New option for early breast cancer

Added On December 20, 2015

There are new options in treating breast cancer.

A research led by Queen Mary University of London has found that the medicine anastrozole is effective in treating an early form of breast cancer. 
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The research results led by Queen Mary University of London have shown that anastrozole, a non-steroidal aromatase-inhibiting drug, is as effective as a similar medicine, tamoxifen, for this type of breast cancer.
Scientists say the drug could offer a new treatment option for post-menopausal women.
Ductal carcinoma in situ (DCIS) is described as a very early form of breast cancer, where cancer cells are present in milk ducts, but have not spread to the surrounding breast tissue. 
It is estimated that approximately a fifth of all screen-detected breast cancers are DCIS, with around 4,800 people diagnosed with DCIS in the UK each year. 
SOUNDBITE (ENGLISH) PROF. JACK CUZICK, Head of QMUL's Centre for Cancer Prevention
"So we feel that the drugs have similar efficacy, anastrozole may be a little bit better, but the most important thing is this offers a new option for women, so if they can't tolerate one of these drugs, the other one is almost as effective. So it's primarily a choice between two drugs. We would suggest that you start with anastrozole, because it's a little bit better, if you have problems with tolerability, or if there're reasons for not taking it, like if you do have low bone density, you might want to start with tamoxifen, but in either case you start with, there's always an option to switch to the other one."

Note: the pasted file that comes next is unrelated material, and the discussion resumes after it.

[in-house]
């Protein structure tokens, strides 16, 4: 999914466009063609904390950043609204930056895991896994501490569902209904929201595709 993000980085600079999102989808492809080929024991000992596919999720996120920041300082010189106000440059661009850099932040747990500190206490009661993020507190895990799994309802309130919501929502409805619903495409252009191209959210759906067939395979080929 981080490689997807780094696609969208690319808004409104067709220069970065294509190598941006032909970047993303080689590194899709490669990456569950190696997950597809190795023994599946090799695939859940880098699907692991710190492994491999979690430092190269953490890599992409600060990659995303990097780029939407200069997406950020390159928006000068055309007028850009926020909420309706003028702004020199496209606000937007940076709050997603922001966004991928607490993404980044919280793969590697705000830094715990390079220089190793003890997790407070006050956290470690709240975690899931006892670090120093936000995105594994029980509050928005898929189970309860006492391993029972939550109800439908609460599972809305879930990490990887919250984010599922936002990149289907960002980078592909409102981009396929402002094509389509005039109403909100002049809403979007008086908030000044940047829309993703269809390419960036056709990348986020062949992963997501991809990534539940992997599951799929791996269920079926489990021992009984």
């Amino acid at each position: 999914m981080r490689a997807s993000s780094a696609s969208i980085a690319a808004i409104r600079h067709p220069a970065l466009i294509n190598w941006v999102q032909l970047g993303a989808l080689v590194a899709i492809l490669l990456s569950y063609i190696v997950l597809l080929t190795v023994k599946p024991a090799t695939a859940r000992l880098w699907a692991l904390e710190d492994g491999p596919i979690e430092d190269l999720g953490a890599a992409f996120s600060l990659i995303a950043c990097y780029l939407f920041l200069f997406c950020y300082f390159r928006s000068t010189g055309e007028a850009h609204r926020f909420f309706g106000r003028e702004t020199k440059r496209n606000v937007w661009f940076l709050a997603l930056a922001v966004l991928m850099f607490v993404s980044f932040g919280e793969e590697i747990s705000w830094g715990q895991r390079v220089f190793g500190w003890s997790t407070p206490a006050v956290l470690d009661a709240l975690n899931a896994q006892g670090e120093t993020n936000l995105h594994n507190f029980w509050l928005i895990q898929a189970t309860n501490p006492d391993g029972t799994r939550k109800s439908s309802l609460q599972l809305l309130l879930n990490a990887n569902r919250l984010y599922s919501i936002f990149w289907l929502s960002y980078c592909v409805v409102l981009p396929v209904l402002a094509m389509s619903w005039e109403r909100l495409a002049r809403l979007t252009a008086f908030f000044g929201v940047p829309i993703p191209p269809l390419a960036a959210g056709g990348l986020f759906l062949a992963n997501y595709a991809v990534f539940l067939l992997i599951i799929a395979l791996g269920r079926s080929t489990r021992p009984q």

Breast cancer is the most common cancer in the UK today, while scientists continue to learn more about how to prevent and treat it through research, the major challenges are more down to the individual patients.
SOUNDBITE (ENGLISH) PROF. JACK CUZICK, Head of QMUL's Centre for Cancer Prevention
"I think breast cancer as a challenging disease, the treatments are much better now. And screening is detecting cancer much earlier, so many patients do extremely well. The big challenge is to find the right treatment for individual patients, learning more to tailor the treatment to the individual tumour, some treatments will be better for certain tumours, and some for others, and determining which one individual patient should get is the major challenge right now."
But researchers also warned that it's still too early to assess the effect of these treatments on mortality, and long-term follow-up and further research is planned to study these issues. 
With more to know along the way, they hope it will offer women more options.